The Land Between is a land of hope for wildlife and for our future wellbeing in Ontario. The Turtle Guardians program has been developed to give hope to kids.
We aim to engage kids and build leadership skills, reunite youth with nature, and inspire future generations.
The Turtle Guardian program is growing a dynamic portfolio; we are creating curriculum for all Ontario schools, advancing Citizen Science through the creation of new apps and species reporting systems, so they are accessible and fun to use. We have launched four levels of guardianship with a host of training opportunities, workshops, science, resources, and chances to volunteer and get involved for those that have enrolled as guardians. All of these actions will help the recovery of the species, and will help future generations too. We’ve already sent teams of students out to assess the more than 1000 potential turtle tunnel sites that we have mapped across the region, and we are testing new materials to install along culverts to direct turtles under roads.
Also, we are working towards establishing a Turtle Guardian Headquarters! This new centre in Haliburton is to be located at the local hatchery/ outdoors association, and will be a place where families, adults, and kids can come to learn about turtles. You will be able to visit our teaching turtles that have been adopted by the Trauma Centre as they are unable be returned to the wild. People can also learn all kinds of fun facts about fish, wildlife, lakes, wetlands and more.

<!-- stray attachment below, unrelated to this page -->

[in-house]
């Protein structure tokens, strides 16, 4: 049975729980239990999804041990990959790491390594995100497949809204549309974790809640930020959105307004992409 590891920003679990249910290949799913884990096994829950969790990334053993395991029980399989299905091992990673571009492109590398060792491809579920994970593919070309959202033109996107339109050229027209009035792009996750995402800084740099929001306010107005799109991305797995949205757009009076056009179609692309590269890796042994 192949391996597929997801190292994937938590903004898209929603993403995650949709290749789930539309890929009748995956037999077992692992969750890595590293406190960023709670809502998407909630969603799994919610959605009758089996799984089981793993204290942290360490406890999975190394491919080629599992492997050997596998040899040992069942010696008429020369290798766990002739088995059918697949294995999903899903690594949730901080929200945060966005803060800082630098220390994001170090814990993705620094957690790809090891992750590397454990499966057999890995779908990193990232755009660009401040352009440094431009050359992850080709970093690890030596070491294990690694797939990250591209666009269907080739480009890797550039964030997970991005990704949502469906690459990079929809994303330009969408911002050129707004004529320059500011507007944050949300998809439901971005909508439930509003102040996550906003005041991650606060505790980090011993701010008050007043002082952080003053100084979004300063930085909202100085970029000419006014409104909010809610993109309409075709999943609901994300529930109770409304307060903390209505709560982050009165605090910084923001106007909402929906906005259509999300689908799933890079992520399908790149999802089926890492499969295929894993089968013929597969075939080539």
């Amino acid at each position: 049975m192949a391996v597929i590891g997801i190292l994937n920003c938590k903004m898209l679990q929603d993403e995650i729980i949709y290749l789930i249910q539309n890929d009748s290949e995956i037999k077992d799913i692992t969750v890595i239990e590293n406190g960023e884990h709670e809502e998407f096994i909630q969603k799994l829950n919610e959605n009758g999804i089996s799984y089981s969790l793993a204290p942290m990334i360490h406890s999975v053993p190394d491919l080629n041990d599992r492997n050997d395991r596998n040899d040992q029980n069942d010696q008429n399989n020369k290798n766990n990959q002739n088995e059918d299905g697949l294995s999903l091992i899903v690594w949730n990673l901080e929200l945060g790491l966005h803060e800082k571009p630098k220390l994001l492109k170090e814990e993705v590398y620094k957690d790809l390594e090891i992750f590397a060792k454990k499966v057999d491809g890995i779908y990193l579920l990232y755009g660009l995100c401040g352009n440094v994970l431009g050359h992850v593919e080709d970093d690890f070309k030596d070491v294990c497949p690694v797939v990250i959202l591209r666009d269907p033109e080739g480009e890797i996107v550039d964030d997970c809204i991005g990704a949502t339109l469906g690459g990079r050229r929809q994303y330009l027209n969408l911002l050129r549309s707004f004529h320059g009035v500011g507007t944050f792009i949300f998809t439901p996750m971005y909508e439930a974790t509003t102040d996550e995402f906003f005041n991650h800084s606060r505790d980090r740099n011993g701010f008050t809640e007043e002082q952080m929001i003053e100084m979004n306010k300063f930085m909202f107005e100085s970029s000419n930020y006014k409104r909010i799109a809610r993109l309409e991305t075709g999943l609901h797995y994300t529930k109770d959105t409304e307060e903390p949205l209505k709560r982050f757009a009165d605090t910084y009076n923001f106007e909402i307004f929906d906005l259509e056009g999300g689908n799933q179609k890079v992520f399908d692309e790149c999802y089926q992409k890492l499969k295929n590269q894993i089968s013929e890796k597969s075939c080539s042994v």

We have been able, for the first time since our official inception as a NGO in 2011, to hire wonderful staff and contractors to help us advance our work! Welcome Victoria, Kristyn, Kendra, Kevin, and Luke!
This year also started with a bang because our first annual turtle walks were held at four locations across central and western TLB, in Haliburton, Bracebridge, Peterborough, and Bancroft. Here, during the flowering moon in early June, we had 200 people come out to stand up for wildlife and give back to nature. The OPP donated chaperoning for the events, and kids made their own signs and held them high during the walk; some yelling at traffic “no more turtle soup!” and “stop killing turtles”. People who walked with us also raised pledges to support our tunnel and trauma campaign (where 50% of funds raised support prevention: tunnel assessments and installation, and 50% support cure: treatment for injured turtles at the trauma centre in Peterborough). We had local sponsors support the cause too. More than $6000.00 was raised in this first year! A big thank you to those that came out and gave support!!!